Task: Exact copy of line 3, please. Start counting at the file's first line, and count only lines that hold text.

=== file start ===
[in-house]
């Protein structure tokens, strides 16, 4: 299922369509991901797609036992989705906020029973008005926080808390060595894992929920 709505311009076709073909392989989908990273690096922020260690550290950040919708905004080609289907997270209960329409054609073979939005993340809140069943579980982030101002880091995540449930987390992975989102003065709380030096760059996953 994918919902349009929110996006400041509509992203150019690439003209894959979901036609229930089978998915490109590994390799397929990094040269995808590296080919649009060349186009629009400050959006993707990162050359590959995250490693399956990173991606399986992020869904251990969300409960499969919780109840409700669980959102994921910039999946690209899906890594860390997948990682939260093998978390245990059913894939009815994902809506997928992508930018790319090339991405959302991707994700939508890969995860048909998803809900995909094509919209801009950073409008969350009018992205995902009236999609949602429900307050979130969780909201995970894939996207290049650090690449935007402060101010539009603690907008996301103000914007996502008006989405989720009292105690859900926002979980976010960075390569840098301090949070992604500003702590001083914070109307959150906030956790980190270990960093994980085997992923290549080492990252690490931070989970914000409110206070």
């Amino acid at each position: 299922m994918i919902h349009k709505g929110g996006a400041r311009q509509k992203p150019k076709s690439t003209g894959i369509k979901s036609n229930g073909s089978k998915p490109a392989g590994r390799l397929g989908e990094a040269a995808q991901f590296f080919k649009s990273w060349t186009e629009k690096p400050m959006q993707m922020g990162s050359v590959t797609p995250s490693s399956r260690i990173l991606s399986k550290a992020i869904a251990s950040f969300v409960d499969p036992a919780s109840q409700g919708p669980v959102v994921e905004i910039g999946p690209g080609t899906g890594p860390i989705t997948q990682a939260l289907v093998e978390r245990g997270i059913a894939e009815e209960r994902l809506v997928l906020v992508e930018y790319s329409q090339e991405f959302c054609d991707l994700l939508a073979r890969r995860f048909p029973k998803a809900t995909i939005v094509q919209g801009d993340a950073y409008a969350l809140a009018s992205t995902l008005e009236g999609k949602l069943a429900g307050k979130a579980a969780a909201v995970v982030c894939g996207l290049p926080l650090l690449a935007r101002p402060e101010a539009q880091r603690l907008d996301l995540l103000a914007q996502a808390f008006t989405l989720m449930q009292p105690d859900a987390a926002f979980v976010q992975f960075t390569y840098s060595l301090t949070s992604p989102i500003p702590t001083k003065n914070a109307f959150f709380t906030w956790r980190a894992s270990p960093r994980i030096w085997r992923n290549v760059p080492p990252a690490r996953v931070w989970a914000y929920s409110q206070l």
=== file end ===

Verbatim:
């Amino acid at each position: 299922m994918i919902h349009k709505g929110g996006a400041r311009q509509k992203p150019k076709s690439t003209g894959i369509k979901s036609n229930g073909s089978k998915p490109a392989g590994r390799l397929g989908e990094a040269a995808q991901f590296f080919k649009s990273w060349t186009e629009k690096p400050m959006q993707m922020g990162s050359v590959t797609p995250s490693s399956r260690i990173l991606s399986k550290a992020i869904a251990s950040f969300v409960d499969p036992a919780s109840q409700g919708p669980v959102v994921e905004i910039g999946p690209g080609t899906g890594p860390i989705t997948q990682a939260l289907v093998e978390r245990g997270i059913a894939e009815e209960r994902l809506v997928l906020v992508e930018y790319s329409q090339e991405f959302c054609d991707l994700l939508a073979r890969r995860f048909p029973k998803a809900t995909i939005v094509q919209g801009d993340a950073y409008a969350l809140a009018s992205t995902l008005e009236g999609k949602l069943a429900g307050k979130a579980a969780a909201v995970v982030c894939g996207l290049p926080l650090l690449a935007r101002p402060e101010a539009q880091r603690l907008d996301l995540l103000a914007q996502a808390f008006t989405l989720m449930q009292p105690d859900a987390a926002f979980v976010q992975f960075t390569y840098s060595l301090t949070s992604p989102i500003p702590t001083k003065n914070a109307f959150f709380t906030w956790r980190a894992s270990p960093r994980i030096w085997r992923n290549v760059p080492p990252a690490r996953v931070w989970a914000y929920s409110q206070l």